Reaching Out: Catherine Nosal and Claire Tyler
This summer, four University of Michigan women's swimmers took time away from their personal lives by traveling to parts of Central America and the Caribbean to give aid to others. The final account in the series is written by seniors Catherine Nosal and Claire Tyler.

For the past year, we have been actively involved in a club at school called MESO, which stands for Medical Educational Service Opportunities. Throughout the year we spent time volunteering in the Ann Arbor community (activities which included medical supply drives and cleanup projects), and also in MESO workshops which included basic training of CPR, monitoring vital signs, and screening patients for the physicians.

We were able to implement the skills learned in the workshops when we traveled to Nicaragua for two weeks this summer, where we worked in free health clinics. MESO worked with Global Medical Training (GMT), which is a humanitarian non-profit organization run by experienced doctors. GMT provides free medical services to needy communities in Central America, and they also supply a small pharmacy where they prescribe medications and nutritional supplements that the majority of Nicaragua is unable to afford.

The clinics we set up were located in small churches in communities outside of Granada and Leon. The communities consisted of small, one room, dirt floor shacks that families, of about six, would share with their pigs, chickens, dogs, and cats. Very few had running water and electricity. When talking to some of the locals, we found they lived on rice and beans and made about $25 a month from working in the fields. The people were aware they had a rough life, yet they were some of the most high-spirited people we've ever met. As one lady told us, "We may be poor, but we're happy. That's all that matters."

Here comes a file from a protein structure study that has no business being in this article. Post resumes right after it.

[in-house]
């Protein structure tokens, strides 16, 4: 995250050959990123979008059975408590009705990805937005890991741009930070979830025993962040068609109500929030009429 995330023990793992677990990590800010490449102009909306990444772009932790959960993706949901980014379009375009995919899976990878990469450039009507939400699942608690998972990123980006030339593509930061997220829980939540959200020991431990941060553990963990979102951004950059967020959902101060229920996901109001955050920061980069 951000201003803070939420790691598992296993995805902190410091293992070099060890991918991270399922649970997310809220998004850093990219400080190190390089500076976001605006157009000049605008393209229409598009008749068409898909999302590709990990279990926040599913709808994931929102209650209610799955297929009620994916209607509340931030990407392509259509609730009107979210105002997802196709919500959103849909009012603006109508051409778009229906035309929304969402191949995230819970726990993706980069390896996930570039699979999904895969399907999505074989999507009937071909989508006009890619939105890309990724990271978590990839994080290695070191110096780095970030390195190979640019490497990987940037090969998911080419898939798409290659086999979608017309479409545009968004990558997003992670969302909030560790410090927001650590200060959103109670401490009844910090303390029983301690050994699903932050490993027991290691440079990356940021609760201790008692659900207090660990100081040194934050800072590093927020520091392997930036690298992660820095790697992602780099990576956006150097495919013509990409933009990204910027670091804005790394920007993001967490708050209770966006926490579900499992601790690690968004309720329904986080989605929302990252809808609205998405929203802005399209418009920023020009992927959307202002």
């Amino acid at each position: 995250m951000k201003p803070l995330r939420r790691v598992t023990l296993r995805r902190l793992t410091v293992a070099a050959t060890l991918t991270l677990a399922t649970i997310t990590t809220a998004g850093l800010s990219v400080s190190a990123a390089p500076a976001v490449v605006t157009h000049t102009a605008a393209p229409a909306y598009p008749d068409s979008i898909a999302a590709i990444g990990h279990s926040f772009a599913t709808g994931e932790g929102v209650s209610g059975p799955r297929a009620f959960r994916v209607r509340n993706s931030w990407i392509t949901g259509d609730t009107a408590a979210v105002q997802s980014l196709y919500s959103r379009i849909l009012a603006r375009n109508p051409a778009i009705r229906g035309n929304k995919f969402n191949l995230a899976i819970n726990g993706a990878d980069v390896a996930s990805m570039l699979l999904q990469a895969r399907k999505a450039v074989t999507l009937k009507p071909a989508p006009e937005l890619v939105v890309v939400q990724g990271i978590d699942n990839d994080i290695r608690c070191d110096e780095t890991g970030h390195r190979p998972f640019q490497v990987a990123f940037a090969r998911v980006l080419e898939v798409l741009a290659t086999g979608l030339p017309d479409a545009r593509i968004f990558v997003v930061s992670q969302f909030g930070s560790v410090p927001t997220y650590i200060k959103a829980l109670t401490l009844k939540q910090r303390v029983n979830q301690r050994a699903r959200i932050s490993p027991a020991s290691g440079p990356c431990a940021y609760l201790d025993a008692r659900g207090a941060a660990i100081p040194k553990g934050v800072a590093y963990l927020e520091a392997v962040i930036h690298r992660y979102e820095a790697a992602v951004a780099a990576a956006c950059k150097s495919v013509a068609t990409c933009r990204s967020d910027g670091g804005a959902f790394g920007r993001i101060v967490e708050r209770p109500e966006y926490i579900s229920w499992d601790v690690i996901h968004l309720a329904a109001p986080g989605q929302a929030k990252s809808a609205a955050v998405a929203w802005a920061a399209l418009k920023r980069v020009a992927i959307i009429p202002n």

In the clinics, a group of three or four pre-health students would work with a translator and retrieve personal information and symptoms from the patient. Once the group had agreed on a diagnosis, a doctor would be called over to review the decision, and from there a prescription would be written out. The doctors we worked with were extremely knowledgeable and very helpful when it came to teaching us how to work with patients. We learned how to fully evaluate a patient and ask him or her questions about their personal life and living situations in order to correctly diagnose them.

The most common diagnoses made in the medical clinics were of parasites, malnutrition, STDs, high blood pressure, and digestion problems. We were able to give patients medication, and even though it was only about one month's worth, it was still better than nothing.

The most heartbreaking thing we discovered was that the lifestyles of these people forced them to put health care on a back burner. Cooking, cleaning, caring for children, and working in the fields forced many of the locals to live with symptoms for months or even years. One lady, who Claire worked with, complained of severe lower abdominal pain that she had been having for the past two weeks. With the help of a doctor, they discovered she had appendicitis. Not knowing any better, this lady had been ignoring her pain and threatening her life for days in order to care for her family.

Before the trip, we did not realize what a hands-on experience this would be. We were able to take blood pressure readings, clean wounds, take UTI tests, and Catherine even got to give anesthetic and pull a tooth when helping out in the dental clinic.

We found the trip to be a very rewarding and eye opening experience. Not only were we available to help with immediate health issues, but we were also able to educate the patients on how to practice healthier lifestyles and how to deal with future health problems.

To see a whole village clapping and cheering as our bus pulled away made us realize how appreciated our work was. But it wasn't just us giving medical help to the less fortunate in Nicaragua; we were able to take away a new appreciation for health care and gain a hands-on experience that can never be taught in our future health care education.

Overall we had an amazing experience, and both of us are interested in returning to Central America for another trip. The relationships we made with our fellow students, the GMT doctors and staff, and our patients will not be forgotten, nor will the lessons we learned. Our learning went well beyond the medical training as we witnessed the hardship of everyday life that the citizens would handle without a complaint, the difficult decisions that had to be made due to their small earnings, and the hospitality that they displayed toward us. We are grateful for the opportunity that we had to visit a beautiful country, meet some amazing people, and gain valuable knowledge about health care.